11. October 11, 1983: The last hand-cranked telephones in the United States were replaced with push-button models in Bryant Pond, Maine. With this switch, the era of manual telephone exchanges in the US came to an end.
  12. October 11, 2006: The social media platform Facebook opened its registration to everyone aged 13 and above, vastly expanding its user base. Previously, a valid university email address was required to join the platform.
  13. On October 11, 1899, the Second Boer War began between the British Empire and the South African Republic and the Orange Free State. The three-year conflict resulted in British victory and substantial changes in South Africa's political landscape.
  14. October 11, 2002: Former US President Jimmy Carter received the Nobel Peace Prize for his efforts to promote peace, democracy, and human rights around the world. He remains involved in various humanitarian projects through his non-profit organization, the Carter Center.
  15. National Coming Out Day: Celebrated annually on October 11th in the United States since 1988, this day acknowledges and supports the LGBTQ+ community by encouraging individuals to share their coming out stories and experiences.
  16. National Sausage Pizza Day: Observed on October 11th in the United States, National Sausage Pizza Day is dedicated to celebrating the tasty combination of sausage and pizza, inviting people to enjoy this much-loved culinary delight.
  17. Old Michaelmas Day: Traditionally observed on October 11th in the United Kingdom, Old Michaelmas Day stems from the shift between the Julian and Gregorian calendars. Today, it is an informal commemoration of the harvest season.
  18. Eleanor Roosevelt Day: October 11th marks the birth of Eleanor Roosevelt, the former First Lady of the United States, who championed civil rights, women's rights, and humanitarian causes. In her home state of New York, this day is dedicated to honoring her accomplishments and legacy.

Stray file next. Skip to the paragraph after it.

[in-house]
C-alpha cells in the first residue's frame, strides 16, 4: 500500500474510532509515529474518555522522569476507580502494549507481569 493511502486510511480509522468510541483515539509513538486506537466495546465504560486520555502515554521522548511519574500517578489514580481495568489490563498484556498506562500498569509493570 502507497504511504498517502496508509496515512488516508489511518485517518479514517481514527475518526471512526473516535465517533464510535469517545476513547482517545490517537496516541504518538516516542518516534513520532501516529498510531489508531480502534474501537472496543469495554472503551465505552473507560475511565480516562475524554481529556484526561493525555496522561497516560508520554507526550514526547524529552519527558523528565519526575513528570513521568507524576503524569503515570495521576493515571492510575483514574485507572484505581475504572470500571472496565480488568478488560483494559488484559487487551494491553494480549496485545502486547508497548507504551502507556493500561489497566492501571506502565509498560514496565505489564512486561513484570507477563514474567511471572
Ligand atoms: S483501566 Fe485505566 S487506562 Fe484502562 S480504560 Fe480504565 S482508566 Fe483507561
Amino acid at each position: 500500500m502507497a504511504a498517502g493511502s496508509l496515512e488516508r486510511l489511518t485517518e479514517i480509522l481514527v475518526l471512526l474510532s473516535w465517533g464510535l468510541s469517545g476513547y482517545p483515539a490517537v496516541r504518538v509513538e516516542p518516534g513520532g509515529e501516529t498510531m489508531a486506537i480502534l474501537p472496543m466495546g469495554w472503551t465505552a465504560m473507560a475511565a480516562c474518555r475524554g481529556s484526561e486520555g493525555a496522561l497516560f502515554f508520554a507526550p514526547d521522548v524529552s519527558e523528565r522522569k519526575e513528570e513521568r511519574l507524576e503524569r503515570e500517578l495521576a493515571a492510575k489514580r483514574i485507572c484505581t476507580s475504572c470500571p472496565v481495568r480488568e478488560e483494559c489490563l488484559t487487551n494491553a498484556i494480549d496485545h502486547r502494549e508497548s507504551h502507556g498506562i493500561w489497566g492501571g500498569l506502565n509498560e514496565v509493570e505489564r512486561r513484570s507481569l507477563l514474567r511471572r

19. October 11, 1976: The first New York City Marathon took place. The annual event has evolved into one of the world's largest and most prestigious marathon races, attracting more than 50,000 participants and millions of spectators.
  20. On October 11, 2001, the Polaroid Corporation filed for bankruptcy protection. Known for their iconic instant cameras, the company faced financial difficulties as digital photography replaced traditional film-based systems.
  21. October 11 marks National Depression Screening Day in the United States. On this day, mental health organizations and healthcare providers offer free, anonymous screenings for depression, anxiety, and other related issues, raising awareness and encouraging people to seek help.
  22. October 11, 1988: American singer and songwriter Hollie Smith won the inaugural New Zealand Idol competition. Her victory launched her successful music career, which includes multiple albums and chart-topping singles in her home country.